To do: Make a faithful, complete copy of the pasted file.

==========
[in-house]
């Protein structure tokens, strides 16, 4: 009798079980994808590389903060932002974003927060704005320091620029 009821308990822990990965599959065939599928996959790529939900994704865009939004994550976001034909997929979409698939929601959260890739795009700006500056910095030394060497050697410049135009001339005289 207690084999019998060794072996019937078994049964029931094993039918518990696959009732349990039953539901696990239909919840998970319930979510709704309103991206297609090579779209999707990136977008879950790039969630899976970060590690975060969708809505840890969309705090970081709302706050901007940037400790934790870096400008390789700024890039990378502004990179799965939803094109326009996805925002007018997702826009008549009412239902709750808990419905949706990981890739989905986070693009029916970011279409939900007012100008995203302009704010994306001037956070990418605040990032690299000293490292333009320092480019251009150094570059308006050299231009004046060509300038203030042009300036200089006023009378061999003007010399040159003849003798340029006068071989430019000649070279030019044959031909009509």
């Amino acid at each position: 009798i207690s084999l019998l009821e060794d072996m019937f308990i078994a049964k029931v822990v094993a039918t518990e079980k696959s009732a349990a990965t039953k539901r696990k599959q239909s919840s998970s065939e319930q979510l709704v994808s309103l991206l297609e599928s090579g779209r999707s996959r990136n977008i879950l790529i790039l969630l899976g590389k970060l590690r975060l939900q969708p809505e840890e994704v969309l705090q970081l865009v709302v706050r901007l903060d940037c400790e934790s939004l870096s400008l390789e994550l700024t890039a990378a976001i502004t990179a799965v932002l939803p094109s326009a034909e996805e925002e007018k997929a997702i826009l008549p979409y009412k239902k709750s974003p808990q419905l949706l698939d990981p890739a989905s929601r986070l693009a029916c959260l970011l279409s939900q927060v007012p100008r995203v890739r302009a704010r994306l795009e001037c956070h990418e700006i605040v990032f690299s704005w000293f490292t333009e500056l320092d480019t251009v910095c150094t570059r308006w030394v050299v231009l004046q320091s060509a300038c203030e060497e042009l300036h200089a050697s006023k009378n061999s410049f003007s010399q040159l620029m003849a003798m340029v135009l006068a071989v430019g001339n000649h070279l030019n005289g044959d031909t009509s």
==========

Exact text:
[in-house]
């Protein structure tokens, strides 16, 4: 009798079980994808590389903060932002974003927060704005320091620029 009821308990822990990965599959065939599928996959790529939900994704865009939004994550976001034909997929979409698939929601959260890739795009700006500056910095030394060497050697410049135009001339005289 207690084999019998060794072996019937078994049964029931094993039918518990696959009732349990039953539901696990239909919840998970319930979510709704309103991206297609090579779209999707990136977008879950790039969630899976970060590690975060969708809505840890969309705090970081709302706050901007940037400790934790870096400008390789700024890039990378502004990179799965939803094109326009996805925002007018997702826009008549009412239902709750808990419905949706990981890739989905986070693009029916970011279409939900007012100008995203302009704010994306001037956070990418605040990032690299000293490292333009320092480019251009150094570059308006050299231009004046060509300038203030042009300036200089006023009378061999003007010399040159003849003798340029006068071989430019000649070279030019044959031909009509």
């Amino acid at each position: 009798i207690s084999l019998l009821e060794d072996m019937f308990i078994a049964k029931v822990v094993a039918t518990e079980k696959s009732a349990a990965t039953k539901r696990k599959q239909s919840s998970s065939e319930q979510l709704v994808s309103l991206l297609e599928s090579g779209r999707s996959r990136n977008i879950l790529i790039l969630l899976g590389k970060l590690r975060l939900q969708p809505e840890e994704v969309l705090q970081l865009v709302v706050r901007l903060d940037c400790e934790s939004l870096s400008l390789e994550l700024t890039a990378a976001i502004t990179a799965v932002l939803p094109s326009a034909e996805e925002e007018k997929a997702i826009l008549p979409y009412k239902k709750s974003p808990q419905l949706l698939d990981p890739a989905s929601r986070l693009a029916c959260l970011l279409s939900q927060v007012p100008r995203v890739r302009a704010r994306l795009e001037c956070h990418e700006i605040v990032f690299s704005w000293f490292t333009e500056l320092d480019t251009v910095c150094t570059r308006w030394v050299v231009l004046q320091s060509a300038c203030e060497e042009l300036h200089a050697s006023k009378n061999s410049f003007s010399q040159l620029m003849a003798m340029v135009l006068a071989v430019g001339n000649h070279l030019n005289g044959d031909t009509s």